Part of what has made the series such a success the distinct quality that sets the series apart is the humor threaded throughout each episode.
"Each of the actors has their own bit that they bring to it," says Wood. "And you will be surprised by how much humor is actually brought to the screen on the day by the actors. A lot of it is not on the page. The script allows for it, but it's the actors that take what is allowed and run with it. It's great because in the middle of any of these shows you get these really good dry lines, and there are relationships that have been built going into five years now, where people will be able to make jokes about things that the other character did in season one or season two."
A perfect example of this dry whit, according to Wood, can be found in this season's episode three.
"O'Neill and Teal'c come to Carter's door with a pizza and they've got a movie, Teal'c's favorite: STAR WARS," laughs Wood. "That's the kind of humor that goes on all the time. And I think the show's fans like those kinds of touches."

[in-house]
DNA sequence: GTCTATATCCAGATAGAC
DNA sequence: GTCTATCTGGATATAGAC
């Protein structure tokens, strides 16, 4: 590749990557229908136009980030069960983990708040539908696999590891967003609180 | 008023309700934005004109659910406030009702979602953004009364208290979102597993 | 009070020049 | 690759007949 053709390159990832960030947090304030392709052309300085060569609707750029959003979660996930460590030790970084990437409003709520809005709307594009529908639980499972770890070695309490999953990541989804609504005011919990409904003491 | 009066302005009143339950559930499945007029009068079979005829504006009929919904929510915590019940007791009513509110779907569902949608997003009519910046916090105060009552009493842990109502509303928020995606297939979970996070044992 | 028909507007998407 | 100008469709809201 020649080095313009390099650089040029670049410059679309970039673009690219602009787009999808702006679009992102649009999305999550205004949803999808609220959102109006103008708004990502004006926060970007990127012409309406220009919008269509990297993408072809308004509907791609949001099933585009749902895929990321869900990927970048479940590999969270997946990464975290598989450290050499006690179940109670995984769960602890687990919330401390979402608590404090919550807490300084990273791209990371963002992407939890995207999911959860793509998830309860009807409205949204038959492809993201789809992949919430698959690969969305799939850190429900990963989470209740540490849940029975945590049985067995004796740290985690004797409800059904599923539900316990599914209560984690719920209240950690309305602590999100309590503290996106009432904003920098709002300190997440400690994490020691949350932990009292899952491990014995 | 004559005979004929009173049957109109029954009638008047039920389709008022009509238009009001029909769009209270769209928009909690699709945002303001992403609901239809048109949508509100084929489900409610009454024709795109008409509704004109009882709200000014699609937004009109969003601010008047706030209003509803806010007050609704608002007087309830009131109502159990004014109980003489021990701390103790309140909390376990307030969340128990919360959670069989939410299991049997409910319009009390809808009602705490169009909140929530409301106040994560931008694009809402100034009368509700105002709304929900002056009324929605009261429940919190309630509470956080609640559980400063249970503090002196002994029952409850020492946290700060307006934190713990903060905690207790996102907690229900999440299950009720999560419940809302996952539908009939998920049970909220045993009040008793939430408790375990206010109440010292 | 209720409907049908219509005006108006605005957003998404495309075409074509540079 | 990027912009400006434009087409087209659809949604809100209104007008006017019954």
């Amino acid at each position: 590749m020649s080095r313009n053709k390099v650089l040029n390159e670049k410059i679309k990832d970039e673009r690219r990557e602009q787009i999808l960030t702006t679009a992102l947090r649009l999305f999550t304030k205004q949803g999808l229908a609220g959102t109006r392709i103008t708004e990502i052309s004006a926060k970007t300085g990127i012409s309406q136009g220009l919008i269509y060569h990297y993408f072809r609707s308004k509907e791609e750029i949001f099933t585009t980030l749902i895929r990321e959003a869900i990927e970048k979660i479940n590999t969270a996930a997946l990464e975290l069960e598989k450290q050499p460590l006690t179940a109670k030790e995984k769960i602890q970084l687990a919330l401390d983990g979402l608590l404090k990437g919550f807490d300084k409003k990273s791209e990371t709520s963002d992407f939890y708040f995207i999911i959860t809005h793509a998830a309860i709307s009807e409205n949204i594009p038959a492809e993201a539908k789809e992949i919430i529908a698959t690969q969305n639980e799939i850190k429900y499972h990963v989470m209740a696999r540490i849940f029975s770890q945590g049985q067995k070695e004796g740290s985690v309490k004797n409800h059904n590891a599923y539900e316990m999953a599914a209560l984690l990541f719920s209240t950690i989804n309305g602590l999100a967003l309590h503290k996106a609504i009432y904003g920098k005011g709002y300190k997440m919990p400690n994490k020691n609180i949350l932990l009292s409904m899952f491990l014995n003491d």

Aside from the humor, another thing that every member of the production can agree on is the fact that Anderson himself sets the tone for the series.
"I really like working with Rick, more than any star I've ever worked with just because he's the most human star I've ever met," says Wood. "There is no attitude. He will look at Michael and Amanda and Chris and say, 'Those guys know how to act.' And one thing I know about Rick, and I don't know if it's common knowledge around here or not: Rick works really, really hard on his character. He works really, really hard on the lines. He goes home at night and wants to spend time with his daughter. But you also know he's going to pound in an hour or two working on what he has to do tomorrow, and he doesn't act like he's doing that. He doesn't sit in his trailer and brood on his lines. It looks like it comes very naturally to Richard Dean Anderson. In the truthful end of Richard's personality, you would find a man who works very, very hard at what he does. I think all five of the ensemble cast work very hard and it shows on the screen."
Wood also observes that the actors' intimate knowledge of their characters creates an environment of freedom that liberates everyone involved to take chances.
"Rick will often ad lib or change dialogue to suit the scene," says Wright. "But we almost always agree with those changes, and I, for one, think the actors make our scripts better. We have read-throughs with every episode so that we may discuss every scene and make the script as good as possible before we begin shooting. All of our actors take their characters very seriously, so when they have concerns we listen."